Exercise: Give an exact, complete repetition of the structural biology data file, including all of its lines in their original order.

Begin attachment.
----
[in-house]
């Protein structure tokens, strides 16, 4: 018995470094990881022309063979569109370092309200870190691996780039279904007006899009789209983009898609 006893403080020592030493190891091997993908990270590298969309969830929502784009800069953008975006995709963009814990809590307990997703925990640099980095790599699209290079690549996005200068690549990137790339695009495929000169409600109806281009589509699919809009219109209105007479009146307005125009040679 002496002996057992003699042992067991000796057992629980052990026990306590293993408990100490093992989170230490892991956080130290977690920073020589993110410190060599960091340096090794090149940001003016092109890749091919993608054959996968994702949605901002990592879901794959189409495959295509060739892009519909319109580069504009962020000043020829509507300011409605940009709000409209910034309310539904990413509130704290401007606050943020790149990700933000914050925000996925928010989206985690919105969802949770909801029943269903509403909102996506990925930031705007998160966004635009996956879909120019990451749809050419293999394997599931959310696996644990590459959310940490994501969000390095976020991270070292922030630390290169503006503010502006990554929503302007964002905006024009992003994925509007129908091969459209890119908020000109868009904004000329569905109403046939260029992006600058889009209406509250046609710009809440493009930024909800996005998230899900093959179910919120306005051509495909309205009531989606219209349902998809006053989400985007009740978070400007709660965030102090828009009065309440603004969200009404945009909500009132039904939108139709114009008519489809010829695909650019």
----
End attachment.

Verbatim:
[in-house]
């Protein structure tokens, strides 16, 4: 018995470094990881022309063979569109370092309200870190691996780039279904007006899009789209983009898609 006893403080020592030493190891091997993908990270590298969309969830929502784009800069953008975006995709963009814990809590307990997703925990640099980095790599699209290079690549996005200068690549990137790339695009495929000169409600109806281009589509699919809009219109209105007479009146307005125009040679 002496002996057992003699042992067991000796057992629980052990026990306590293993408990100490093992989170230490892991956080130290977690920073020589993110410190060599960091340096090794090149940001003016092109890749091919993608054959996968994702949605901002990592879901794959189409495959295509060739892009519909319109580069504009962020000043020829509507300011409605940009709000409209910034309310539904990413509130704290401007606050943020790149990700933000914050925000996925928010989206985690919105969802949770909801029943269903509403909102996506990925930031705007998160966004635009996956879909120019990451749809050419293999394997599931959310696996644990590459959310940490994501969000390095976020991270070292922030630390290169503006503010502006990554929503302007964002905006024009992003994925509007129908091969459209890119908020000109868009904004000329569905109403046939260029992006600058889009209406509250046609710009809440493009930024909800996005998230899900093959179910919120306005051509495909309205009531989606219209349902998809006053989400985007009740978070400007709660965030102090828009009065309440603004969200009404945009909500009132039904939108139709114009008519489809010829695909650019």